That’s an untenable position.

    #951831

    writersoul
    Member

    PBA: “writersoul: You may read the article if you wish. But as long as you don’t, you’ll have to trust me that I’m representing it accurately.”

    I’m not so much doubting you as noting that your version doesn’t clarify which is the case.

    If not for AP Bio I would probably go check out the original- maybe I still will at some point. Until then, PBA, yes, I trust you. I’m just curious.

    #951833

    Popa: You don’t have to care what rav Shachter says. It’s rude and disrespectful to a first-rate Talmid Chacham and posek, but you don’t HAVE to. Similarly, I guess I don’t have to care what rav Moshe zt”l, elyashiv zt”l, shteinman, or kanievsky say or said.

    #951834

    Toi
    Participant

    rational- the vort was the R Shachters shittah says theres no such thing as the less leaned listening to the rabbis in matters not directly pertaining to halacha, what we chareidim call daas torah. the rabbis you so bakovodikly mentioned by their last names, (ahem…hypocrite) do hold of such an idea, and opa was simply stating that lishitaso of R Shachter he neednt listen to what he thinks on the matter.

    #951835

    benignuman
    Participant

    “According to his understanding, that this presumably affects both, until recently, women have been left defenseless (or at least weren’t mandated to take the only effective measures against the yetzer hora).”

    The Gemara doesn’t say that the mitzvah of “talmud Torah” is the tavlin, it is says that “Torah” is the tavlin. As I explained above, although women don’t have the the mitzvah of “talmud Torah” they do have a mitzvos of lilmod al m’nas laasos and hakhel. Those alone, in a more perfect world, would be sufficient to combat the lower level yetzer harah possessed by women.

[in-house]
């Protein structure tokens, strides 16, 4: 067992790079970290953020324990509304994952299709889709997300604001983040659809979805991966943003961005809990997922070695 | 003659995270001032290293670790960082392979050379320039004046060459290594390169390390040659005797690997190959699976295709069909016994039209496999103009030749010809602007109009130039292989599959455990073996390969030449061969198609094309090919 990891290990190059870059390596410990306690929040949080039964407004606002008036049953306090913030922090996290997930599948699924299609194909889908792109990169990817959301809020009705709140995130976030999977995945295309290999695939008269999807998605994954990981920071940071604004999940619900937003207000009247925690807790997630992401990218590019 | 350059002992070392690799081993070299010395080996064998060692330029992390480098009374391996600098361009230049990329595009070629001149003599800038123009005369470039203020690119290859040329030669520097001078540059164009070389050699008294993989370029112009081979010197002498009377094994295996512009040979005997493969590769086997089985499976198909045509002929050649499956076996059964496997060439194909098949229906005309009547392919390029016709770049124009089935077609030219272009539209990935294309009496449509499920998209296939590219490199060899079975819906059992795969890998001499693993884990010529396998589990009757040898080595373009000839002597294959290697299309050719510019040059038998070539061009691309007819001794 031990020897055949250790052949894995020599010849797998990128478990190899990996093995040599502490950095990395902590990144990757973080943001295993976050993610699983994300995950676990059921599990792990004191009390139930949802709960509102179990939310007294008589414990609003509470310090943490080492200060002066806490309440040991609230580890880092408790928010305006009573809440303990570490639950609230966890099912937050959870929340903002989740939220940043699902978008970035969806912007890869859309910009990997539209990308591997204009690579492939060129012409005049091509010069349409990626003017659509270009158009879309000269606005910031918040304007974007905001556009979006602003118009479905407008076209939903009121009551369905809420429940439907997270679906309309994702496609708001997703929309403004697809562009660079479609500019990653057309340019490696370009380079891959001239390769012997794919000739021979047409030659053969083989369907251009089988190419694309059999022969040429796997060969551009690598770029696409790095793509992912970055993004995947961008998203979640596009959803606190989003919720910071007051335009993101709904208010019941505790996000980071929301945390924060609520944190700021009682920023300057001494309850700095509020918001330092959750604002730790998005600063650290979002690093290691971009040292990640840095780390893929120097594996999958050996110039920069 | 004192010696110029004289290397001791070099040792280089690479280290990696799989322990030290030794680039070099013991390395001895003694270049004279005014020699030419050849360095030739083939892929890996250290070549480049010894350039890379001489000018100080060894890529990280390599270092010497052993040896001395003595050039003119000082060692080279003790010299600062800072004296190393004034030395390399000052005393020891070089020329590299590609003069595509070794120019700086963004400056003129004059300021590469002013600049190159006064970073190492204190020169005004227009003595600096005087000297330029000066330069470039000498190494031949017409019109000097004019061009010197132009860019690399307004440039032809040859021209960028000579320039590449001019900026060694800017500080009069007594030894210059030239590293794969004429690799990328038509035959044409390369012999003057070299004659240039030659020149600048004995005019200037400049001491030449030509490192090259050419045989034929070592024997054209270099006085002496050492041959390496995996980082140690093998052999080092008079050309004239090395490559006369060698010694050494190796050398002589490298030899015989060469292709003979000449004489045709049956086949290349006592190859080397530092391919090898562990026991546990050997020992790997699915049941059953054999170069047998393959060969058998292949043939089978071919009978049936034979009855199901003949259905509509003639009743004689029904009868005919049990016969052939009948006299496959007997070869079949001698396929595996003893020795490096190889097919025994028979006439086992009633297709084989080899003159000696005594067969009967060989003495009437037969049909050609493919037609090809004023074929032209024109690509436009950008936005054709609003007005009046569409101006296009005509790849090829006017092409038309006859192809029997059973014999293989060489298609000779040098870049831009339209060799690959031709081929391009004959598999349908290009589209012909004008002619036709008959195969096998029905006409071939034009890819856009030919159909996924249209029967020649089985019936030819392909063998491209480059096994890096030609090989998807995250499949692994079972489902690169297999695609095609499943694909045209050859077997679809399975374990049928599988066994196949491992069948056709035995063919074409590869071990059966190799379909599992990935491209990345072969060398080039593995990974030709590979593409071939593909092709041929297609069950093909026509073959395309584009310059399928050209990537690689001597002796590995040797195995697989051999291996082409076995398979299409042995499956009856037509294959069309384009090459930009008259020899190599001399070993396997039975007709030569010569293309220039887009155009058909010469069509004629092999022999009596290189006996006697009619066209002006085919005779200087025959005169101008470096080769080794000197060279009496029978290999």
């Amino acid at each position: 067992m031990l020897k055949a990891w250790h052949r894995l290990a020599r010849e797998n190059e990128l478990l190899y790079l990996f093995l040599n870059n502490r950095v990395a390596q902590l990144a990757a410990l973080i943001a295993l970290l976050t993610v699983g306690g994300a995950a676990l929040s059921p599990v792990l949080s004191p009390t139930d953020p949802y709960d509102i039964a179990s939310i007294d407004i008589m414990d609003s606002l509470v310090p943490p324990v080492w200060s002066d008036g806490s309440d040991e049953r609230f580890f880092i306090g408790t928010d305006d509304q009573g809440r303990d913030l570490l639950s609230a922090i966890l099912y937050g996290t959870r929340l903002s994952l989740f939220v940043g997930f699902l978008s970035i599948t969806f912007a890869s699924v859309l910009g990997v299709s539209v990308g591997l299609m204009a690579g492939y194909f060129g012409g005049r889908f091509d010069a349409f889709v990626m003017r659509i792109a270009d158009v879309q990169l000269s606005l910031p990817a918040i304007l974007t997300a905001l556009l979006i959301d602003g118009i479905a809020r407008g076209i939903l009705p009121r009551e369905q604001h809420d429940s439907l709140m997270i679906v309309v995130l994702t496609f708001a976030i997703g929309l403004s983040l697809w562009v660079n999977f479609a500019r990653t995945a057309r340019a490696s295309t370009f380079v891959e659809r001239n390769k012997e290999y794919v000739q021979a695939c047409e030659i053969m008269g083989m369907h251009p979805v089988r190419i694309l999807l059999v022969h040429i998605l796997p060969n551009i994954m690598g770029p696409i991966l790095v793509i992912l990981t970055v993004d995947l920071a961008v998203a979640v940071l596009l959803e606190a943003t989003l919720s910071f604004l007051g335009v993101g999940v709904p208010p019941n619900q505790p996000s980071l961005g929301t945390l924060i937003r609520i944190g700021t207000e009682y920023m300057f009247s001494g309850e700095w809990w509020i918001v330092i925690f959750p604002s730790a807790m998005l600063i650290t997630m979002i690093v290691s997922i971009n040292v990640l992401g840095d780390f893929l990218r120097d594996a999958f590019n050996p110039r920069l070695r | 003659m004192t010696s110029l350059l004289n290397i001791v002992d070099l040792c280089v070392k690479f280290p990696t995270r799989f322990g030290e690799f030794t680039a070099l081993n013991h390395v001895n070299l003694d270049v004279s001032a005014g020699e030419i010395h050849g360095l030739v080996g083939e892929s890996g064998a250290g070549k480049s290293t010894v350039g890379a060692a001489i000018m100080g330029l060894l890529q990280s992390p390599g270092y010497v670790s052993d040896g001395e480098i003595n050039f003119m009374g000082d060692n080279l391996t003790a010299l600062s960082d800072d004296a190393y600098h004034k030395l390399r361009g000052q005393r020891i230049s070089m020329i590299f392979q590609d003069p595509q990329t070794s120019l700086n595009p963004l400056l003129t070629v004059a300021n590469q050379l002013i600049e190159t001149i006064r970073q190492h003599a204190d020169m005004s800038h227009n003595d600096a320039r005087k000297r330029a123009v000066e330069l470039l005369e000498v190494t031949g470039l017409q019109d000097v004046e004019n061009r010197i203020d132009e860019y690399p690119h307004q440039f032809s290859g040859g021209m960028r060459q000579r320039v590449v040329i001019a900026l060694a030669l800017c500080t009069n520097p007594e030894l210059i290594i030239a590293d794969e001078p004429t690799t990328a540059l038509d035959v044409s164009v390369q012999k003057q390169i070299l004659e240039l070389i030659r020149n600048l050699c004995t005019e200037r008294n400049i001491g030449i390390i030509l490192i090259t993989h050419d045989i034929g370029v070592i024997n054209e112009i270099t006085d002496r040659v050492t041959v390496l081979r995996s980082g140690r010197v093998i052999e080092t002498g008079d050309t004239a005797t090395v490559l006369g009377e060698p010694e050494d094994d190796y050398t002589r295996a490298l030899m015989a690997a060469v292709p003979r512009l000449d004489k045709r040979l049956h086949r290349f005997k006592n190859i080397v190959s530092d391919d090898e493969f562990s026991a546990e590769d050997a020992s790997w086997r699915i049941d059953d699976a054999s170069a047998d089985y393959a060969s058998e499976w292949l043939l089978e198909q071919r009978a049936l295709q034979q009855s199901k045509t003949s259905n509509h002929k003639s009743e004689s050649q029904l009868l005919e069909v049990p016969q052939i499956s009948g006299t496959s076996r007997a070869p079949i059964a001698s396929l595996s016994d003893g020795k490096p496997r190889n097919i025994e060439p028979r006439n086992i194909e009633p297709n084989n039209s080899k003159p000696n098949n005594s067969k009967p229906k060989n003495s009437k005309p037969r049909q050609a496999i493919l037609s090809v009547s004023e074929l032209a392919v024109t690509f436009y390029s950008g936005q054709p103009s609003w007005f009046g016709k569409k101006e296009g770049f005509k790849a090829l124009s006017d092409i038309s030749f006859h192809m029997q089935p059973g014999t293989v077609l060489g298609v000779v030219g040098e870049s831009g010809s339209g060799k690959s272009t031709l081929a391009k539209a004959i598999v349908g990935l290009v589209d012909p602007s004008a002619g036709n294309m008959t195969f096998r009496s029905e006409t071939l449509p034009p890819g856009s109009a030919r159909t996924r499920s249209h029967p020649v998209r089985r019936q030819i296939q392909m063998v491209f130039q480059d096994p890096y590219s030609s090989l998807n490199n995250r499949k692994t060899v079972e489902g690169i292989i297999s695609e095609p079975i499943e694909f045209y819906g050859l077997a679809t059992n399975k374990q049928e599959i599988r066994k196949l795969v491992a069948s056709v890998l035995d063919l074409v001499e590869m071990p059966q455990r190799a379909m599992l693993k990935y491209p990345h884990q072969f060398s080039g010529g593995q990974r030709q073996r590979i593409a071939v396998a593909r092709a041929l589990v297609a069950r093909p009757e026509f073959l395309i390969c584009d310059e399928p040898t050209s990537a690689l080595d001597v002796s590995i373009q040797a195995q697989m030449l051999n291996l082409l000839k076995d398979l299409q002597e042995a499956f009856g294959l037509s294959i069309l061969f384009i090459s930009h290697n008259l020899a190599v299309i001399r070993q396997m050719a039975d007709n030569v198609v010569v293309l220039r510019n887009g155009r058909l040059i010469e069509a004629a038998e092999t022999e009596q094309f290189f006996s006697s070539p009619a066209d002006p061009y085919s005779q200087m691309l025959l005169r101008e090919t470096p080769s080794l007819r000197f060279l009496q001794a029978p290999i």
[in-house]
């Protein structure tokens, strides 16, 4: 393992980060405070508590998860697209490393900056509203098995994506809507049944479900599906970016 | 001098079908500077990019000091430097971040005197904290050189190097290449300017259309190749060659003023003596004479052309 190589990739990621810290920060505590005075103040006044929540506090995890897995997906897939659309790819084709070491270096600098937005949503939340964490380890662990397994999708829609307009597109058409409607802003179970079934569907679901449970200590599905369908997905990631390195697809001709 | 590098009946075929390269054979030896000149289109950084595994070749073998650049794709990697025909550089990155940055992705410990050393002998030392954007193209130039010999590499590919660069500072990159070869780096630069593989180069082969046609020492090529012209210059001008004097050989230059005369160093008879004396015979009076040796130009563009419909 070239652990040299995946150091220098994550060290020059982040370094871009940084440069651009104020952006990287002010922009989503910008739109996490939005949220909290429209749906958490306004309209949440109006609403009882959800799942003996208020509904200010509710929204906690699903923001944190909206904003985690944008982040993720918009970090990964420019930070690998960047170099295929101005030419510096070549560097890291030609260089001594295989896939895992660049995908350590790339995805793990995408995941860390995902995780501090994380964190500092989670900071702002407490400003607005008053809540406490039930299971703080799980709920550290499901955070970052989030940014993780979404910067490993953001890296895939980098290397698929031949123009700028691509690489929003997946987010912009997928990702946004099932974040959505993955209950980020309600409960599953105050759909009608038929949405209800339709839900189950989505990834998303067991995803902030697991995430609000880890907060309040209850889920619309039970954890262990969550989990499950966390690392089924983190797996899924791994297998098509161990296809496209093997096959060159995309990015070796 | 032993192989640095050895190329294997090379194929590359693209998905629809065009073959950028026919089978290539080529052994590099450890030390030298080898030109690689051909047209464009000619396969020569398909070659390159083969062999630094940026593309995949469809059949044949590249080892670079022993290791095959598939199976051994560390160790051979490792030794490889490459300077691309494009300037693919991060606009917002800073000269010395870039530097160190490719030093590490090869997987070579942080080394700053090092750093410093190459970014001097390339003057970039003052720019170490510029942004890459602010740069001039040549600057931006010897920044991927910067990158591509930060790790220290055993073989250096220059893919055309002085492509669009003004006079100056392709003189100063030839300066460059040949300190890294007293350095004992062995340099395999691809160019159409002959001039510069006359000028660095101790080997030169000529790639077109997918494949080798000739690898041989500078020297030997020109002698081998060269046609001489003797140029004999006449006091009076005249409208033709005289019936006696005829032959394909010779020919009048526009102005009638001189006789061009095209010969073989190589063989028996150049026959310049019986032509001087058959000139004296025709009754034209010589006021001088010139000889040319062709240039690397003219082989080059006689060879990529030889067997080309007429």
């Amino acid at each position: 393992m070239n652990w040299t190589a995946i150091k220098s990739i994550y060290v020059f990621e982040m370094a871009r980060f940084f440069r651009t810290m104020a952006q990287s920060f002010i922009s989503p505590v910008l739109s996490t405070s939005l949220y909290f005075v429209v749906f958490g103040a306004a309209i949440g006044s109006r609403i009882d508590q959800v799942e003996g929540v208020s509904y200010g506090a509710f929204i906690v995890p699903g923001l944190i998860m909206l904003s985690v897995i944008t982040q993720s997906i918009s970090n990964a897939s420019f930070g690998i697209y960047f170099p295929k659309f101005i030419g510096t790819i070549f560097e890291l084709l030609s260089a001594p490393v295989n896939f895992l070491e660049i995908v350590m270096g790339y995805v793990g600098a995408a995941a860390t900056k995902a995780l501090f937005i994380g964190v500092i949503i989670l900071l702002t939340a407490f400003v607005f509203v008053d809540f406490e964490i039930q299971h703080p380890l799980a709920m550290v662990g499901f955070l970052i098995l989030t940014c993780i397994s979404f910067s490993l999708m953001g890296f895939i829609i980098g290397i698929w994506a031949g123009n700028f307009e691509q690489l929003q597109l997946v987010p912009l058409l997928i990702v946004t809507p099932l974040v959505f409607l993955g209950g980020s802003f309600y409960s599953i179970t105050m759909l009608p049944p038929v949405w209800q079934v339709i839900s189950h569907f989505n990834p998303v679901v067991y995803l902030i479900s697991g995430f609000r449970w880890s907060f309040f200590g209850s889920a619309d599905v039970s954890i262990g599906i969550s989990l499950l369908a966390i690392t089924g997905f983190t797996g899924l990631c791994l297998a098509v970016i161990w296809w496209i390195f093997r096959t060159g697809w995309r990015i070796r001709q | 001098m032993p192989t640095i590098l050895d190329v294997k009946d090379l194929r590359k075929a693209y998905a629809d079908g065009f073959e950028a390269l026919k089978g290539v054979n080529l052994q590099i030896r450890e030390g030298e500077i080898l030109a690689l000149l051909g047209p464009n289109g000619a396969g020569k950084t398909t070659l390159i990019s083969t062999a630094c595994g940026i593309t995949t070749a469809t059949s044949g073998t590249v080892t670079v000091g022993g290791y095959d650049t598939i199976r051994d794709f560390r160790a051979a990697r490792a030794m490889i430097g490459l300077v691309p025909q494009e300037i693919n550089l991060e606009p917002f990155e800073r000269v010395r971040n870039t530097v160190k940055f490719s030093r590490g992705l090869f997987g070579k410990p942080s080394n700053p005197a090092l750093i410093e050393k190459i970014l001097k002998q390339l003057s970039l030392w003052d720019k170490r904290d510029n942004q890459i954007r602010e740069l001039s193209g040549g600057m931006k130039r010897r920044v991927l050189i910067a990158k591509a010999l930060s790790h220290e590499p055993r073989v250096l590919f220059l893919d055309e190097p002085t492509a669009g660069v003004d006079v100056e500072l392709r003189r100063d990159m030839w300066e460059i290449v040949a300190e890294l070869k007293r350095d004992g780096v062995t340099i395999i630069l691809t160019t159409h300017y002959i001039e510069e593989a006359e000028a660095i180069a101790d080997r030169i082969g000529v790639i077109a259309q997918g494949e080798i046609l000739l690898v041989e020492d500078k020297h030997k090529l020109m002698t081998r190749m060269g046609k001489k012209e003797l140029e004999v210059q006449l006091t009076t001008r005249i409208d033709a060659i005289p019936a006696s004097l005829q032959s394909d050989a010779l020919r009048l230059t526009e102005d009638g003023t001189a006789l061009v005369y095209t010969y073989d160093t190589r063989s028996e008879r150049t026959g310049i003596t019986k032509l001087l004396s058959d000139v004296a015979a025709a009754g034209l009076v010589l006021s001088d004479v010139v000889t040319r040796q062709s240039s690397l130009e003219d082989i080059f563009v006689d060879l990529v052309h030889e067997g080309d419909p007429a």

#951836

    Toi- I just didn’t want to write rav after all their names so I made it one lost. No disrespect meant, and just because you disagree with a psak doesn’t mean you “don’t care” about it, or just dismiss it out of hand.

    #951837

    ☕ DaasYochid ☕
    Participant

    Ben,

    To say that the minimal limud of “al m’nas la’asos” and Hakhel is sufficient, and the equivalent of a man’s “v’higisa bo yomom volayla” makes no sense, nor the whole “moshcheihu l’beis medrash” in his context.

    #951838

    Olam Haba is a gutte zach, Lernen Torah is a besser zach. If only all women could have as much hana’ah learning Torah as I do, not as a mere intellectual exercise or simply, practically ‘al m’nas la’asos’, but for the connection it gives you to klal yisroel, and the living breathing mesorah embodied through Torah. I wouldn’t want to deny that to anyone. We are only a united people because of Torah- that was said by Saadya Gaon 1100 years ago- mah kol shekein today!!

    #951839

    benignuman
    Participant

    DY,

    Why does it not make sense? A woman’s yetzer horah, in the ideal world, was far weaker than that of a man. In such a world her minimum connection to limmud haTorah was sufficient.

    #951840

    ☕ DaasYochid ☕
    Participant

    Well, for one thing, that minimal connection is not ongoing, or daily.

    #951841

    Toi
    Participant

    rational- the vort was the irony.